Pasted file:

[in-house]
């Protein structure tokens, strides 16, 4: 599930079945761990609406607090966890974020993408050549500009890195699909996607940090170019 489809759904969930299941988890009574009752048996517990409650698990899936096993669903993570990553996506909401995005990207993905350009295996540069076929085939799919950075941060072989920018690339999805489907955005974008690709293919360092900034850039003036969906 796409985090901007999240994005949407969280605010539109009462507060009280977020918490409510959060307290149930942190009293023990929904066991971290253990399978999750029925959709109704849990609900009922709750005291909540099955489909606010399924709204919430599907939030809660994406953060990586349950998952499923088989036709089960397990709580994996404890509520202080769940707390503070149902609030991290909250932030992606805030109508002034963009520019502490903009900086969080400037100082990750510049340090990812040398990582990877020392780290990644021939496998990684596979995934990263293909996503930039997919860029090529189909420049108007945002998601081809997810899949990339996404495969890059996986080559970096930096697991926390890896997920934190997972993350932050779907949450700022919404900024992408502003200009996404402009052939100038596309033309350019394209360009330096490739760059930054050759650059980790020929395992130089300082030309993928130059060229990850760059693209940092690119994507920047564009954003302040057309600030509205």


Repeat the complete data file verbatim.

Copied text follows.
[in-house]
């Protein structure tokens, strides 16, 4: 599930079945761990609406607090966890974020993408050549500009890195699909996607940090170019 489809759904969930299941988890009574009752048996517990409650698990899936096993669903993570990553996506909401995005990207993905350009295996540069076929085939799919950075941060072989920018690339999805489907955005974008690709293919360092900034850039003036969906 796409985090901007999240994005949407969280605010539109009462507060009280977020918490409510959060307290149930942190009293023990929904066991971290253990399978999750029925959709109704849990609900009922709750005291909540099955489909606010399924709204919430599907939030809660994406953060990586349950998952499923088989036709089960397990709580994996404890509520202080769940707390503070149902609030991290909250932030992606805030109508002034963009520019502490903009900086969080400037100082990750510049340090990812040398990582990877020392780290990644021939496998990684596979995934990263293909996503930039997919860029090529189909420049108007945002998601081809997810899949990339996404495969890059996986080559970096930096697991926390890896997920934190997972993350932050779907949450700022919404900024992408502003200009996404402009052939100038596309033309350019394209360009330096490739760059930054050759650059980790020929395992130089300082030309993928130059060229990850760059693209940092690119994507920047564009954003302040057309600030509205």